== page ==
Thursday 27 October 2016

It's friendly neighbour 'Pascalle' back home in Tyneside

Published 10/06/2016 | 02:30

Paschal Donohoe speaks on the referendum in Newcastle. Photo: SR Projects
Paschal Donohoe speaks on the referendum in Newcastle. Photo: SR Projects

Paschal Donohoe stands on the famous High Level Bridge on the River Tyne, opened by Queen Victoria in 1849, and points out a building in the far distance.

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"Built by European funding," he confides. "But of course, I can't say that in my speech."

The Minister for Public Expenditure and Reform is in the UK on a hastily organised visit to encourage a 'Remain' vote in the forthcoming Brexit referendum.

He is keen there should be no preachy tone, or accusations of meddling surrounding our Government's quiet involvement in this campaign - which is being run along the lines of 'friendly advice from a neighbour'.

Which could be arguably more irritating than a straightforward plea for the UK to stay.

Privately, however, the Government is quaking in its boots at the possible implications of a Brexit - hence a plethora of ministers being dispatched on missions across the water.

Newcastle is a city close to the minister's own heart and he requested to come here to deliver the message. It was his first taste of life outside Ireland, with an internship with Proctor & Gamble in 1994.

He returned to live here for another two years up until 2001.

It also happens to be where Paschal met his wife.

An initial stop-off in Edinburgh was "positive", now he was off to convince the Líonra Irish Business Network over lunch at the Discovery Museum in Newcastle, organised by Maurice Duffy, the Irish based-CEO of Blackswan consultancy.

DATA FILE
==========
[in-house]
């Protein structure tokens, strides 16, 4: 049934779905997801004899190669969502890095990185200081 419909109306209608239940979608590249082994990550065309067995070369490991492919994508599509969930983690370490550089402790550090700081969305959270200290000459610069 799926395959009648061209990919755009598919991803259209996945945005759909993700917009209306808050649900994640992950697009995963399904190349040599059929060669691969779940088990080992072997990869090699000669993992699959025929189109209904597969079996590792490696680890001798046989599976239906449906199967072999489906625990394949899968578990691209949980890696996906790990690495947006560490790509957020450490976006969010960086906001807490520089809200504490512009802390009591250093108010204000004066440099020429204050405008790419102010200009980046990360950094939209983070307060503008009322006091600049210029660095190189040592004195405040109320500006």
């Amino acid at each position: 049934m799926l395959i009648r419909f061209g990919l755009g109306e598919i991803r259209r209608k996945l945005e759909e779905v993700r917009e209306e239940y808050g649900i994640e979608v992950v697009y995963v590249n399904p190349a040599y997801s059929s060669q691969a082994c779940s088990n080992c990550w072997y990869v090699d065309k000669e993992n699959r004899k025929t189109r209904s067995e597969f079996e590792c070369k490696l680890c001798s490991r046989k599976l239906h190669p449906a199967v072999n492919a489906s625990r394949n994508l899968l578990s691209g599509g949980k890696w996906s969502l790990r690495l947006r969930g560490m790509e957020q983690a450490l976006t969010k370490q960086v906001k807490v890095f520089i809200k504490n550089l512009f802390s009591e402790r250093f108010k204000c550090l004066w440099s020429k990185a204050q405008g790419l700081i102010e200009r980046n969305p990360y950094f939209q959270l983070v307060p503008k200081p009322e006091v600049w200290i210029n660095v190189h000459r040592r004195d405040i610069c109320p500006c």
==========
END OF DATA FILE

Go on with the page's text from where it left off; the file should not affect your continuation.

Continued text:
He gives a French flair to the minister's name, welcoming him as 'Pascalle'.

John Molloy, director of Knock Airport - originally from Co Mayo but living in Newcastle for the past 18 years - is deeply concerned.

"We want to see more access to Europe, not less," he declares.

'Pascalle' launches into his speech, taking in the trade uncertainties and border implications.

The EU provided the framework for the peace process, he reminds them.

"As a neighbour, I'd ask you to be conscious of the point of view I, as your neighbour, am respectfully offering," he ends.

The room seems split.

Seamus Doran, originally from Co Down, tells how he came here because he narrowly escaped being killed in an IRA car bomb at the age of 12.

His family back home have made him aware of the border implications of a Brexit. "Personally, I'm an outer," he admits afterwards, explaining that as a lawyer, he knows of the difficulties in extraditing migrants who have committed serious crimes.

The next appointment, at the Newcastle Irish Centre, sees 27 members of the community turn up.

Local MPs Pat Glass, Shadow Minister for Europe, and Chi Onwurah, Shadow Minister for Culture - both with Irish family links - make a convincing case for a 'Remain' vote, along with Paschal. If they leave, Boris Johnson, Nigel Farage and Iain Duncan Smith will take over, says Pat.

Former footballing great Mick Martin, with 51 caps for the Republic of Ireland - and who still monitors the play of young Irish players - says he is largely convinced they should stay. "I wouldn't like to see the Border put back up again," he says.

Joan Meaney, originally from Cork, tells how she came over here in the 60s and got a nice job in Harvey Nichols. "If I tell my friends to vote yes, they'll do it," she twinkles. There is one last matter of the utmost importance. 'Pascalle' is whisked off to be shown the centre's secret stash of Tayto and Cidona.

Irish Independent

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